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    $\begingroup$ The traditional role of druids in a D&D/Sword and Sorcery setting is "Defender of the wilds" or a similar job where druids often band together in circles and fight against the encroachment of natural exploitation and the expansion of civilization. $\endgroup$ – Dragongeek Jan 8 at 21:00
  • $\begingroup$ Thank you for enlightening me! Very interesting.... $\endgroup$ – Alendyias Jan 8 at 21:00
  • $\begingroup$ That role makes a lot of since in D&D like settings because their power comes from their relationship with nature. But in this setting, it is an inborn power; so, it seems more likely that they would just pursue where there talents lie just like normal ppl do $\endgroup$ – Nosajimiki Jan 8 at 21:24
  • $\begingroup$ Good point, that's actually how my Class system works! Classes are determined by where your talents lie, so you can't change them. $\endgroup$ – Alendyias Jan 8 at 21:25
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    $\begingroup$ If everyone has a class then you will have to consider the value of each class. Some classes may prove more beneficial then others. More melee classes likely have less to offer outside of wartime them mystic classes, with Druids always having a guarnteed job between food and healing potential. That suggests to me that your end up with certain classes in position of power more and certain classes tending to poverty because there is less of a need for their skill set then people able to do it. That suggests a complex social system, class envy, etc coming up in your world. $\endgroup$ – dsollen Jan 8 at 22:56
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You would want them to be farmers, first and foremost

I know this sounds boring, but being able to magically grow crops would be a HUGE advantage in a medieval setting. Normally 90% of most pre-industrial civilizations are farmers, but if your druids were farmers, they could produce the same amount of food as many normal farmers. This would in turn free up a massive portion of your population to pursue other endeavors like large scale construction projects, higher education, municipal services, luxury goods and services, and all those other modern comforts you get when you reduce how many people you need to meet your substance level needs.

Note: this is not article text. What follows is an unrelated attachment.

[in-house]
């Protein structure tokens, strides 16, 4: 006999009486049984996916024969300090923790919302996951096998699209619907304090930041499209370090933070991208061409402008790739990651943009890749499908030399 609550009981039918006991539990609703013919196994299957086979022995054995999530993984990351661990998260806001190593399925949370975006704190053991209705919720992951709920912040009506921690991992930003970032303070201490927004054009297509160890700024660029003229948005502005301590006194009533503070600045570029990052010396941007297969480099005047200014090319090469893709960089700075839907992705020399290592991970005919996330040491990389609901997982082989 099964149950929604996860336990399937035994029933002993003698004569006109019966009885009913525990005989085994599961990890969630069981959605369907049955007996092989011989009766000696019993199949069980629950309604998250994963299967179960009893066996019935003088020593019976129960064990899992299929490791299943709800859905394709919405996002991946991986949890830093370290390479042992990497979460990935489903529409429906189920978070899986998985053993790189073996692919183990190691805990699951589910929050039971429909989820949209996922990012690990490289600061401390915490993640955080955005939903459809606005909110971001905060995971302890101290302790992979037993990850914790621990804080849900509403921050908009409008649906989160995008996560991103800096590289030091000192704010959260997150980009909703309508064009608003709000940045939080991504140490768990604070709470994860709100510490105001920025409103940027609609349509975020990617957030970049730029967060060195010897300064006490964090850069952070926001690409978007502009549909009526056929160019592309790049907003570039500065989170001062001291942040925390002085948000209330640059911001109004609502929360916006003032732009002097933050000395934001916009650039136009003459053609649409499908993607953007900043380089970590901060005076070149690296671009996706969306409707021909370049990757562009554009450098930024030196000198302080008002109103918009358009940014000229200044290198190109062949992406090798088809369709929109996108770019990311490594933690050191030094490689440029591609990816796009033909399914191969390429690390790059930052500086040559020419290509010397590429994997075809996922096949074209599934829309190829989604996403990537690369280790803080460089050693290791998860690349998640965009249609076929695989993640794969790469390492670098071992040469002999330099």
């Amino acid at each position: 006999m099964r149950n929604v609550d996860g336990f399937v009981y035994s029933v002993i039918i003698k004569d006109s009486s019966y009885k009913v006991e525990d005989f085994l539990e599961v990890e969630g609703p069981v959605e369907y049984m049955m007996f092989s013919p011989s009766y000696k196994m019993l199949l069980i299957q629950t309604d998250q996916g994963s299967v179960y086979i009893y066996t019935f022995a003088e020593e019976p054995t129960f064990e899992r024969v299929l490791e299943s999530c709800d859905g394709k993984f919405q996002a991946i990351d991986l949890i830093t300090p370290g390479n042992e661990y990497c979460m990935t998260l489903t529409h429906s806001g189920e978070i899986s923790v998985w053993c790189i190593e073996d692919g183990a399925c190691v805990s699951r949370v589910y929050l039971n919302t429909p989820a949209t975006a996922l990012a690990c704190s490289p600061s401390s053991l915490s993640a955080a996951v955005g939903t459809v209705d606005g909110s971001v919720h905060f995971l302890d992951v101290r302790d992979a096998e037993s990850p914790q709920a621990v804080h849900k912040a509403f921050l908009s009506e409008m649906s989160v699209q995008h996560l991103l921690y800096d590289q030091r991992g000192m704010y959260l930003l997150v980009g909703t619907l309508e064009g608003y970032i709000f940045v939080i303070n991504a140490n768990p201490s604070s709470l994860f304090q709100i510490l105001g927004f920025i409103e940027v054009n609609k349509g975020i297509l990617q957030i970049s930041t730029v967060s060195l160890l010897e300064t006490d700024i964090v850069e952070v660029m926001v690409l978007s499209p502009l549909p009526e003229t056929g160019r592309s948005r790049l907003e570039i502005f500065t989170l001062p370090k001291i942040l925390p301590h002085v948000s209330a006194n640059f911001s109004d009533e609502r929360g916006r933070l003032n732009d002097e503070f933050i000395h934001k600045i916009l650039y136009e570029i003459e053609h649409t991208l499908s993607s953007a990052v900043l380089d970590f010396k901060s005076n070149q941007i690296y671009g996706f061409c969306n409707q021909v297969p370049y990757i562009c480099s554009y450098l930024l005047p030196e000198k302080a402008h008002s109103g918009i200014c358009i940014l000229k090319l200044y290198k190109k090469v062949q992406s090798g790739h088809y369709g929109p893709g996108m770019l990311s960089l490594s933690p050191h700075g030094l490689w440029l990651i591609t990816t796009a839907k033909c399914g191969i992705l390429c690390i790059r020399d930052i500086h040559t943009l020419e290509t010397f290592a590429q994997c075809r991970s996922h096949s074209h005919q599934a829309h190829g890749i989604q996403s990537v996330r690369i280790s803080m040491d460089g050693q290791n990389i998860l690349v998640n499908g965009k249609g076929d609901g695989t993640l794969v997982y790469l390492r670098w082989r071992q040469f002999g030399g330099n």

What about in times of war?

Let's say 1 druid can produce the food of 50 ordinary men, that means that drafting 1 druid into your army is the same as pulling 50 ordinary men out of your economy, and loosing 1 druid in a battlefield will negatively impact your civilization the same as suffering 50 ordinary casualties. As deadly as a bear or even a dinosaur may be, having 50 well armed men is better, especially if there are other more offensive mystics who might be inclined to target a giant dinosaur with a lightning bolt before moving on to common foot soldiers.

So instead of treating Druids as warriors, threat them purely as logisticians and back line field medics. With druids (depending on how fast they can make plants grow) you might even be able to eliminate the need for an army to have supply lines. Every night when your army makes camp your druids could just go around growing edible plants or summoning various game animals to approach the camp so that your soldiers can harvest/slaughter all the food they need.